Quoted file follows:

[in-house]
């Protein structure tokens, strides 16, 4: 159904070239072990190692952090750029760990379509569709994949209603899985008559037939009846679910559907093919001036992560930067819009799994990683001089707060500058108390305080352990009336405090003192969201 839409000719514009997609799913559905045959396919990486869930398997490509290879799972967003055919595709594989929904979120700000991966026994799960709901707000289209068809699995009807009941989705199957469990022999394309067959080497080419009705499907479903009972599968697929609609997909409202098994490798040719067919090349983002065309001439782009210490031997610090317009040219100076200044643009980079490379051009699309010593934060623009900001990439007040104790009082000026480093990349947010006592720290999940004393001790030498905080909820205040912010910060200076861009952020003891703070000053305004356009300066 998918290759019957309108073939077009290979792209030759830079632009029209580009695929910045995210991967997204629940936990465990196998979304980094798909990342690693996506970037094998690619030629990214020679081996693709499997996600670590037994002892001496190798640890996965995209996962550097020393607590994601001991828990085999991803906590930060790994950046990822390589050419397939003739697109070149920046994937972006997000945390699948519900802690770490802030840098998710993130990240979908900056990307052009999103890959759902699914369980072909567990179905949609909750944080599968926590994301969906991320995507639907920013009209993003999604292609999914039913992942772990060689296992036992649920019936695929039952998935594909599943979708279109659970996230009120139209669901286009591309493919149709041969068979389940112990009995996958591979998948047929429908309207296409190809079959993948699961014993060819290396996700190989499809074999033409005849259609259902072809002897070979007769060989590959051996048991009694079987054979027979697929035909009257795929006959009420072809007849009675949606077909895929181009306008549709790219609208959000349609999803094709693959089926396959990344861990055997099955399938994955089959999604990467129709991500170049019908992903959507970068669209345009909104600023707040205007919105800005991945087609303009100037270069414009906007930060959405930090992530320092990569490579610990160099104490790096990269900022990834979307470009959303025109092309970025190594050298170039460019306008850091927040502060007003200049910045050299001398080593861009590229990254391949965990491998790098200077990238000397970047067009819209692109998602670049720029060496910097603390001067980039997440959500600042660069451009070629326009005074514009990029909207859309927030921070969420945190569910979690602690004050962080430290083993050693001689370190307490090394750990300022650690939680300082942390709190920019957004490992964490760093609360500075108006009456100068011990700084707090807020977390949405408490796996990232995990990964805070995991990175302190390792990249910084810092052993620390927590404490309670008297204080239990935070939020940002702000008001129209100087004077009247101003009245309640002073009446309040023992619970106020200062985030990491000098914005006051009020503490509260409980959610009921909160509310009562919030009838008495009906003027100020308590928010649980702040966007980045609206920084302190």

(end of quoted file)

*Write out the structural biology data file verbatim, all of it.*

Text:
[in-house]
């Protein structure tokens, strides 16, 4: 159904070239072990190692952090750029760990379509569709994949209603899985008559037939009846679910559907093919001036992560930067819009799994990683001089707060500058108390305080352990009336405090003192969201 839409000719514009997609799913559905045959396919990486869930398997490509290879799972967003055919595709594989929904979120700000991966026994799960709901707000289209068809699995009807009941989705199957469990022999394309067959080497080419009705499907479903009972599968697929609609997909409202098994490798040719067919090349983002065309001439782009210490031997610090317009040219100076200044643009980079490379051009699309010593934060623009900001990439007040104790009082000026480093990349947010006592720290999940004393001790030498905080909820205040912010910060200076861009952020003891703070000053305004356009300066 998918290759019957309108073939077009290979792209030759830079632009029209580009695929910045995210991967997204629940936990465990196998979304980094798909990342690693996506970037094998690619030629990214020679081996693709499997996600670590037994002892001496190798640890996965995209996962550097020393607590994601001991828990085999991803906590930060790994950046990822390589050419397939003739697109070149920046994937972006997000945390699948519900802690770490802030840098998710993130990240979908900056990307052009999103890959759902699914369980072909567990179905949609909750944080599968926590994301969906991320995507639907920013009209993003999604292609999914039913992942772990060689296992036992649920019936695929039952998935594909599943979708279109659970996230009120139209669901286009591309493919149709041969068979389940112990009995996958591979998948047929429908309207296409190809079959993948699961014993060819290396996700190989499809074999033409005849259609259902072809002897070979007769060989590959051996048991009694079987054979027979697929035909009257795929006959009420072809007849009675949606077909895929181009306008549709790219609208959000349609999803094709693959089926396959990344861990055997099955399938994955089959999604990467129709991500170049019908992903959507970068669209345009909104600023707040205007919105800005991945087609303009100037270069414009906007930060959405930090992530320092990569490579610990160099104490790096990269900022990834979307470009959303025109092309970025190594050298170039460019306008850091927040502060007003200049910045050299001398080593861009590229990254391949965990491998790098200077990238000397970047067009819209692109998602670049720029060496910097603390001067980039997440959500600042660069451009070629326009005074514009990029909207859309927030921070969420945190569910979690602690004050962080430290083993050693001689370190307490090394750990300022650690939680300082942390709190920019957004490992964490760093609360500075108006009456100068011990700084707090807020977390949405408490796996990232995990990964805070995991990175302190390792990249910084810092052993620390927590404490309670008297204080239990935070939020940002702000008001129209100087004077009247101003009245309640002073009446309040023992619970106020200062985030990491000098914005006051009020503490509260409980959610009921909160509310009562919030009838008495009906003027100020308590928010649980702040966007980045609206920084302190």